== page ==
The Doctrine of Collateral Estoppel bars relitigating an issue raised and decided by a judicial tribunal in a prior action or proceeding involving the same parties
2017 NY Slip Op 06264, Appellate Division, Second Department
In an action to recover damages for alleged unlawful discrimination, unlawful retaliation, and maintaining a hostile work environment in violation of Executive Law §296 [NYSHLR] and §8-107 of the Administrative Code of the City of New York [NYCHRL], Supreme Court determined that the plaintiff's claims under color of NYSHRL and NYCHRL were barred by the doctrine of collateral estoppel.
The plaintiff appealed the court's ruling, contending that the court erred in dismissing his claims brought under NYCHRL. The Appellate Division, citing Ryan v New York Tel. Co., 62 NY2d 494, sustained the lower court's decision, explaining that the doctrine of collateral estoppel bars a party from "relitigating in a subsequent action or proceeding an issue clearly raised in a prior action or proceeding and decided against that party or those in privity [to such party], whether or not the tribunals or causes of action are the same."
Noting that a party seeking to invoke the doctrine of collateral estoppel has the burden to show the "identity of the issues," while the party trying to avoid application of the doctrine must establish "the lack of a full and fair opportunity to litigate," the Appellate Division explained that four conditions must be met to trigger application of the Doctrine:
(1) The issues in both proceedings must be identical;
(2) The issue in the prior proceeding must have been actually litigated and decided;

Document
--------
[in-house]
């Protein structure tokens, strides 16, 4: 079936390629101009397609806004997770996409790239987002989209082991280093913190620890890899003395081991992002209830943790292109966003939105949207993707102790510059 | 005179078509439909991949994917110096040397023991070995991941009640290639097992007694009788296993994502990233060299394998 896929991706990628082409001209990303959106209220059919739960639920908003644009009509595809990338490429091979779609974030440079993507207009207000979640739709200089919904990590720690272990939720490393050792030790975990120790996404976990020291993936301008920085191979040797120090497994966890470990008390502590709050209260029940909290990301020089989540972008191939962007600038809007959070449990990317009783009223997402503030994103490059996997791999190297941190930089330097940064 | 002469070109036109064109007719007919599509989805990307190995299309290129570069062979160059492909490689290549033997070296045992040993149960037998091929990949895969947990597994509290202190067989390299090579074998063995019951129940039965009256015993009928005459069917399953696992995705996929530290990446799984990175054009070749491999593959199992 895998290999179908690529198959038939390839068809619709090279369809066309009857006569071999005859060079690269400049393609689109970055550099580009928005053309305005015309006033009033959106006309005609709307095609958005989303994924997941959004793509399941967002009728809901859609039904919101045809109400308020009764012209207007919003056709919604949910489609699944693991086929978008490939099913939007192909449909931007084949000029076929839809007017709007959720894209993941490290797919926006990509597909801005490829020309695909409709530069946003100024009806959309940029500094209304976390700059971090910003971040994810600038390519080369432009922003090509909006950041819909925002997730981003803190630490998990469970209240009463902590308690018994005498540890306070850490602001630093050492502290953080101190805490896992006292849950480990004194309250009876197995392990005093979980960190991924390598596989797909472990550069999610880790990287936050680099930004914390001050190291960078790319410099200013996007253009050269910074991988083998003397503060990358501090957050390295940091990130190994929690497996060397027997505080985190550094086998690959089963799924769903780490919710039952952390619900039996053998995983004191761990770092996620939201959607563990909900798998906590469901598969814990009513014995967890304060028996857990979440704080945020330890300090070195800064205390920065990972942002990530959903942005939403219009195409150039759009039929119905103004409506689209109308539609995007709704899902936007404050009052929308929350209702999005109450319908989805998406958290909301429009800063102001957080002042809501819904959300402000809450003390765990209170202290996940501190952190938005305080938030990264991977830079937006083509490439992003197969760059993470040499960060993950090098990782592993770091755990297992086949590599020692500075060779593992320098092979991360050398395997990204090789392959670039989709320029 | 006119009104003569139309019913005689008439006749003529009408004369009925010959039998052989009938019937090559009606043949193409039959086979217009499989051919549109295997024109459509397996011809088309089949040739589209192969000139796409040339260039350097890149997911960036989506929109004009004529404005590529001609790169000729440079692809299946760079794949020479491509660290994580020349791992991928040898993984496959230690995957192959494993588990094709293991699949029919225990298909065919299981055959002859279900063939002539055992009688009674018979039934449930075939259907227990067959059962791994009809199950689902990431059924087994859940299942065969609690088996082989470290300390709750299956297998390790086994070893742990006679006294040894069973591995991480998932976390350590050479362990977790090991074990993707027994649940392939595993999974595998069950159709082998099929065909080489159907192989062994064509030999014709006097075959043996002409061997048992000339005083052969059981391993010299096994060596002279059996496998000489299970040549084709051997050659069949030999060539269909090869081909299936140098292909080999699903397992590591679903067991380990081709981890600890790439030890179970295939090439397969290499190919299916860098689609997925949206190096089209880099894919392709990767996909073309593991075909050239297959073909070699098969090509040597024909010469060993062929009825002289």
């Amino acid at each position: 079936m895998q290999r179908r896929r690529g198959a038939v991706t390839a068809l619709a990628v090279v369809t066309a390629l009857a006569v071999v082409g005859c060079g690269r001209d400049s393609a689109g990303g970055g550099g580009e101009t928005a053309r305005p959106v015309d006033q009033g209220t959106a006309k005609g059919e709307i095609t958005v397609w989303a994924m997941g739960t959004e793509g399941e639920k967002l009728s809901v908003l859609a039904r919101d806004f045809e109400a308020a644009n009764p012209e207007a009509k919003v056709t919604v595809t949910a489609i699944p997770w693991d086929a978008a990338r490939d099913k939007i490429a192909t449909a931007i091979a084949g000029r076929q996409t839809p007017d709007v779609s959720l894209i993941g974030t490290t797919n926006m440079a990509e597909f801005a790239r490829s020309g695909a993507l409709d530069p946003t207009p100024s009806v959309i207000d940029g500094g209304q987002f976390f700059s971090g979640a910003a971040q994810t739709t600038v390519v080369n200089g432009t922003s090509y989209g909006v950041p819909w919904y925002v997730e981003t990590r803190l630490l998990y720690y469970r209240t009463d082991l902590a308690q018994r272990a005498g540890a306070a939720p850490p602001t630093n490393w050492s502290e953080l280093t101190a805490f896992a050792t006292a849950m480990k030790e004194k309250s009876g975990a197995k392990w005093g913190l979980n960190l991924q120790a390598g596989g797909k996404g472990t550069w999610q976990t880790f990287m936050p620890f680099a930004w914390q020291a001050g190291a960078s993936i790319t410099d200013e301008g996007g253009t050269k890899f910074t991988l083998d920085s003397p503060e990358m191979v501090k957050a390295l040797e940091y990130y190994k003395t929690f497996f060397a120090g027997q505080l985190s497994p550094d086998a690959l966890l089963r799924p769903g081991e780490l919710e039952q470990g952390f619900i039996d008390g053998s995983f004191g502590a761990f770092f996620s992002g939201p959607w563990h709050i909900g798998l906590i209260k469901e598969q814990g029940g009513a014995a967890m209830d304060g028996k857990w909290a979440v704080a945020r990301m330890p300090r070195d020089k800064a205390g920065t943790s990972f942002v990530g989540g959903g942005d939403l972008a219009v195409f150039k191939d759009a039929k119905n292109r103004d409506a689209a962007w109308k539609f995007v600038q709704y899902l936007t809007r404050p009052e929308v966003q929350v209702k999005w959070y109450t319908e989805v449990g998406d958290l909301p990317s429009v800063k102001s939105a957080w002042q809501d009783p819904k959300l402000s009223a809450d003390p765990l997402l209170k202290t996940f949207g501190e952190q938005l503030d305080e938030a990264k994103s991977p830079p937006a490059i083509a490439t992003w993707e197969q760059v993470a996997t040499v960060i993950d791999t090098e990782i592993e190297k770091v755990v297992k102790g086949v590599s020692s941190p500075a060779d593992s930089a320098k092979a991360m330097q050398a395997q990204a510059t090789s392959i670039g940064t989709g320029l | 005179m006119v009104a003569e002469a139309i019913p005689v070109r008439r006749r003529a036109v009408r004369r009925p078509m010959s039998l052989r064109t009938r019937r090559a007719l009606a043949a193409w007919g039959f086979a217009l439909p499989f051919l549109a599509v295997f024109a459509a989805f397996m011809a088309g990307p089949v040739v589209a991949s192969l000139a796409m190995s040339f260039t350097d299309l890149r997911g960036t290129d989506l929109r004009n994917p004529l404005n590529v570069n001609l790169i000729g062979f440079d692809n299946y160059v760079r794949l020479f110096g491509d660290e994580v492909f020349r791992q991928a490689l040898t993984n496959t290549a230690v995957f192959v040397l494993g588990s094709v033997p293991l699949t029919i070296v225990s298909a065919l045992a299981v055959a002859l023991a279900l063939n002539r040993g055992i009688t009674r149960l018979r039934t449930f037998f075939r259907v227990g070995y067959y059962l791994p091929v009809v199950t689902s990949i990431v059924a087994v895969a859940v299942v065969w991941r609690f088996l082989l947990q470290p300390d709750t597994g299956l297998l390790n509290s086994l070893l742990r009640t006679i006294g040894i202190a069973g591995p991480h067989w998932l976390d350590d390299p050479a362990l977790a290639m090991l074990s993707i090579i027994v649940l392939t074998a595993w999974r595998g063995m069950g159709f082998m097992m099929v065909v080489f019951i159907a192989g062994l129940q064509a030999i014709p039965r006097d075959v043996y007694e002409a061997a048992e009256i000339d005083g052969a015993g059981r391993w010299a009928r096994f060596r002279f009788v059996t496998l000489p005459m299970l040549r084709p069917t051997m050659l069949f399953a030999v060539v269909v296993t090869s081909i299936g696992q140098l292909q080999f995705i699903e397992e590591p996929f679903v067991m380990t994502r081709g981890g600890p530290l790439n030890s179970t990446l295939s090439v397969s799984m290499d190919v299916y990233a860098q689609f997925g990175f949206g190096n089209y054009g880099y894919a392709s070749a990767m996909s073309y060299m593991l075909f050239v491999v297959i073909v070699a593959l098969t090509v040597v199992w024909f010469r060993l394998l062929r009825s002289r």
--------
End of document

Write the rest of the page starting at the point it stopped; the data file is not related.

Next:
(3) There was a full and fair opportunity to litigate in the prior proceeding; and
(4) The issue previously litigated was necessary to support a valid and final judgment on the merits.
Further, said the Appellate Division, in the event a federal court declined to exercise jurisdiction over a plaintiff's state law claims, collateral estoppel may still bar litigating those state claims in state court if the federal court decided issues identical to those raised in the plaintiff's state claims.
In plaintiff's earlier federal action, a federal District Court determined that the defendant-employer had legitimate, nondiscriminatory reasons for its employment actions, it was not motivated by retaliatory animus, its reasons were not a pretext for discrimination, and the plaintiff was not treated differently than other employees. The District Court's determinations in this regard were affirmed by the U.S. Circuit Court of Appeals.
Accordingly, the Appellate Division found that "the determinations rendered by the federal courts are dispositive of the plaintiff's claims under NYSHRL and NYCHRL, even under the broader standard of NYCHRL" and concluded that Supreme Court properly determined that the plaintiff's claims under NYSHRL and NYCHRL were barred by the doctrine of collateral estoppel.
The decision is posted on the Internet at: